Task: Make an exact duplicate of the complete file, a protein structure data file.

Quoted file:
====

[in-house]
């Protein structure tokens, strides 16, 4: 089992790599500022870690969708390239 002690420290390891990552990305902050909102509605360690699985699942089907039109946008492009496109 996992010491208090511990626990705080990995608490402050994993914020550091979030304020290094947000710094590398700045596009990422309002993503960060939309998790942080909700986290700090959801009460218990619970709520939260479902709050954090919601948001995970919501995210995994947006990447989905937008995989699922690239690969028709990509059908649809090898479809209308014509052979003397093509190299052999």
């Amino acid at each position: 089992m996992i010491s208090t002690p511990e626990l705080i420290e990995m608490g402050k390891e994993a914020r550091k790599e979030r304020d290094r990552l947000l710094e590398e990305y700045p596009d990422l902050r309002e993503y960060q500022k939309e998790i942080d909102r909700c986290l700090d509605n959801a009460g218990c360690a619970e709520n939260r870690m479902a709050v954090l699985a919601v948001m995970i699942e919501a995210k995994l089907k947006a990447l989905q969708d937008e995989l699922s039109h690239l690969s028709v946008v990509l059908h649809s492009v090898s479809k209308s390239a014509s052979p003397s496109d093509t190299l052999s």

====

[in-house]
């Protein structure tokens, strides 16, 4: 089992790599500022870690969708390239 002690420290390891990552990305902050909102509605360690699985699942089907039109946008492009496109 996992010491208090511990626990705080990995608490402050994993914020550091979030304020290094947000710094590398700045596009990422309002993503960060939309998790942080909700986290700090959801009460218990619970709520939260479902709050954090919601948001995970919501995210995994947006990447989905937008995989699922690239690969028709990509059908649809090898479809209308014509052979003397093509190299052999």
């Amino acid at each position: 089992m996992i010491s208090t002690p511990e626990l705080i420290e990995m608490g402050k390891e994993a914020r550091k790599e979030r304020d290094r990552l947000l710094e590398e990305y700045p596009d990422l902050r309002e993503y960060q500022k939309e998790i942080d909102r909700c986290l700090d509605n959801a009460g218990c360690a619970e709520n939260r870690m479902a709050v954090l699985a919601v948001m995970i699942e919501a995210k995994l089907k947006a990447l989905q969708d937008e995989l699922s039109h690239l690969s028709v946008v990509l059908h649809s492009v090898s479809k209308s390239a014509s052979p003397s496109d093509t190299l052999s």